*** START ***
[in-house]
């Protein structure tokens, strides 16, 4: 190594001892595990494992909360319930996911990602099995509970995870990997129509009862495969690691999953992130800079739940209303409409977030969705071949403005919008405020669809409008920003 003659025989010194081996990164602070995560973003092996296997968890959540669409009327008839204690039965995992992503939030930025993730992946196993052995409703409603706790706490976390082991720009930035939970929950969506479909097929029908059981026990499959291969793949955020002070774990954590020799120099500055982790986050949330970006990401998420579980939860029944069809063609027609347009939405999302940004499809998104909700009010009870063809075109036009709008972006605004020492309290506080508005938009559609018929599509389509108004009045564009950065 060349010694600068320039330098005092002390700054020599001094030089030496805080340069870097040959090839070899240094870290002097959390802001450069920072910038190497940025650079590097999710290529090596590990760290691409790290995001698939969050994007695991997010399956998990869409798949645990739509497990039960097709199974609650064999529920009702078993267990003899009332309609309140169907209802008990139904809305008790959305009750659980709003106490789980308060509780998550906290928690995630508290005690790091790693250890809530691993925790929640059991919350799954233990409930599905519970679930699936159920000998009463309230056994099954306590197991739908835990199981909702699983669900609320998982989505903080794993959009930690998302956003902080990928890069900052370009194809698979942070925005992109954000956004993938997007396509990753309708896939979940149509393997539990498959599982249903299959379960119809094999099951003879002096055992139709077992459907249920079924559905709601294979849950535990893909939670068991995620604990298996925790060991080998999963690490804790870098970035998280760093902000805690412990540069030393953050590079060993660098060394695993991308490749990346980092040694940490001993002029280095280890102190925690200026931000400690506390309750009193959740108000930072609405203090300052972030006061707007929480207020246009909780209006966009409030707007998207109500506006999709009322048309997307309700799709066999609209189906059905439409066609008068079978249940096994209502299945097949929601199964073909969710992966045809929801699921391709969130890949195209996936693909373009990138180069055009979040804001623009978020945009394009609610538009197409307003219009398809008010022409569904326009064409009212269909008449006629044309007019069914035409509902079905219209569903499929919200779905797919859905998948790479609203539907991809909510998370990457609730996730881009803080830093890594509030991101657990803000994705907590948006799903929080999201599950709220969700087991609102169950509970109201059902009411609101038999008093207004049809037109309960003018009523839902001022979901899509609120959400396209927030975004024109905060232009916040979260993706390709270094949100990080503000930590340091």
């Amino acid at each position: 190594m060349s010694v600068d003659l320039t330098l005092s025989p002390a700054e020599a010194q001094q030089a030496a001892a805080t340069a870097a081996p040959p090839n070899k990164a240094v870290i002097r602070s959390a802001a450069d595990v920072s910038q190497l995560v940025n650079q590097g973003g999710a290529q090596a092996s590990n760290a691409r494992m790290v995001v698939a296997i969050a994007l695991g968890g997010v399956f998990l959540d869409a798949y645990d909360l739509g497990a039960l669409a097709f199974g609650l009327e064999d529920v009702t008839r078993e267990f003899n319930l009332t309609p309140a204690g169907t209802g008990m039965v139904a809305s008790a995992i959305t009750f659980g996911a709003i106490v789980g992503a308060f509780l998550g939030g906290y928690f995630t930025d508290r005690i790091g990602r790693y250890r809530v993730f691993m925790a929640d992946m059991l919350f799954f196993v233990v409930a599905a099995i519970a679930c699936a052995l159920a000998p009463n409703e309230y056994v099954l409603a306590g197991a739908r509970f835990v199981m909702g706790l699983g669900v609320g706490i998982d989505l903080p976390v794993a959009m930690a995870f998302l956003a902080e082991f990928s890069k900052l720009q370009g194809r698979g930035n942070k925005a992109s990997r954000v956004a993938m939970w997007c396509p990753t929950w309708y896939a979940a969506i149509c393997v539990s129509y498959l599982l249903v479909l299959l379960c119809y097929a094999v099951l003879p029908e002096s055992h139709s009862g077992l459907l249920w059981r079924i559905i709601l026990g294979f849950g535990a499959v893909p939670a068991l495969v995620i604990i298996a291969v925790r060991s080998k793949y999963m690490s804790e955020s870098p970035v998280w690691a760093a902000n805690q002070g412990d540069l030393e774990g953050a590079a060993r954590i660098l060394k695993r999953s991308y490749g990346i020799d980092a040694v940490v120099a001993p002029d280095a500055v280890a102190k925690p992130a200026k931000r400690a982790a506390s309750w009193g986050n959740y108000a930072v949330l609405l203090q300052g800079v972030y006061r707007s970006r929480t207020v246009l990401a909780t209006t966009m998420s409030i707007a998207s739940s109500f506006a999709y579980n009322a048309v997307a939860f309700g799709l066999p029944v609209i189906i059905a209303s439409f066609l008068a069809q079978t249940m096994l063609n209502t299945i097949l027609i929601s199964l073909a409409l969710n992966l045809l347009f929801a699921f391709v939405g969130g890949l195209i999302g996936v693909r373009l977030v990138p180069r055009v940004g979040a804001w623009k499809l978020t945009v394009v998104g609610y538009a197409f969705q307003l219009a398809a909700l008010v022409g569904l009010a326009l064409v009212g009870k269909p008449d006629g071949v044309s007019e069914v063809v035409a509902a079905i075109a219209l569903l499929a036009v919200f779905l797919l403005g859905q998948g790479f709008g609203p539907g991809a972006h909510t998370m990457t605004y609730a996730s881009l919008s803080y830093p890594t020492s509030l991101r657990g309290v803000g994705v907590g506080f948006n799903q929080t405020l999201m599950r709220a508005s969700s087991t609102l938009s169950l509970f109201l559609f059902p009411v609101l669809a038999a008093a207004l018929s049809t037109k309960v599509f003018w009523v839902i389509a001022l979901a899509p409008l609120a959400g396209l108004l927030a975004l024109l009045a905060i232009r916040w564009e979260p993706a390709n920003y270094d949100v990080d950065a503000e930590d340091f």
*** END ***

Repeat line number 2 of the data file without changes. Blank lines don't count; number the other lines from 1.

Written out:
């Protein structure tokens, strides 16, 4: 190594001892595990494992909360319930996911990602099995509970995870990997129509009862495969690691999953992130800079739940209303409409977030969705071949403005919008405020669809409008920003 003659025989010194081996990164602070995560973003092996296997968890959540669409009327008839204690039965995992992503939030930025993730992946196993052995409703409603706790706490976390082991720009930035939970929950969506479909097929029908059981026990499959291969793949955020002070774990954590020799120099500055982790986050949330970006990401998420579980939860029944069809063609027609347009939405999302940004499809998104909700009010009870063809075109036009709008972006605004020492309290506080508005938009559609018929599509389509108004009045564009950065 060349010694600068320039330098005092002390700054020599001094030089030496805080340069870097040959090839070899240094870290002097959390802001450069920072910038190497940025650079590097999710290529090596590990760290691409790290995001698939969050994007695991997010399956998990869409798949645990739509497990039960097709199974609650064999529920009702078993267990003899009332309609309140169907209802008990139904809305008790959305009750659980709003106490789980308060509780998550906290928690995630508290005690790091790693250890809530691993925790929640059991919350799954233990409930599905519970679930699936159920000998009463309230056994099954306590197991739908835990199981909702699983669900609320998982989505903080794993959009930690998302956003902080990928890069900052370009194809698979942070925005992109954000956004993938997007396509990753309708896939979940149509393997539990498959599982249903299959379960119809094999099951003879002096055992139709077992459907249920079924559905709601294979849950535990893909939670068991995620604990298996925790060991080998999963690490804790870098970035998280760093902000805690412990540069030393953050590079060993660098060394695993991308490749990346980092040694940490001993002029280095280890102190925690200026931000400690506390309750009193959740108000930072609405203090300052972030006061707007929480207020246009909780209006966009409030707007998207109500506006999709009322048309997307309700799709066999609209189906059905439409066609008068079978249940096994209502299945097949929601199964073909969710992966045809929801699921391709969130890949195209996936693909373009990138180069055009979040804001623009978020945009394009609610538009197409307003219009398809008010022409569904326009064409009212269909008449006629044309007019069914035409509902079905219209569903499929919200779905797919859905998948790479609203539907991809909510998370990457609730996730881009803080830093890594509030991101657990803000994705907590948006799903929080999201599950709220969700087991609102169950509970109201059902009411609101038999008093207004049809037109309960003018009523839902001022979901899509609120959400396209927030975004024109905060232009916040979260993706390709270094949100990080503000930590340091």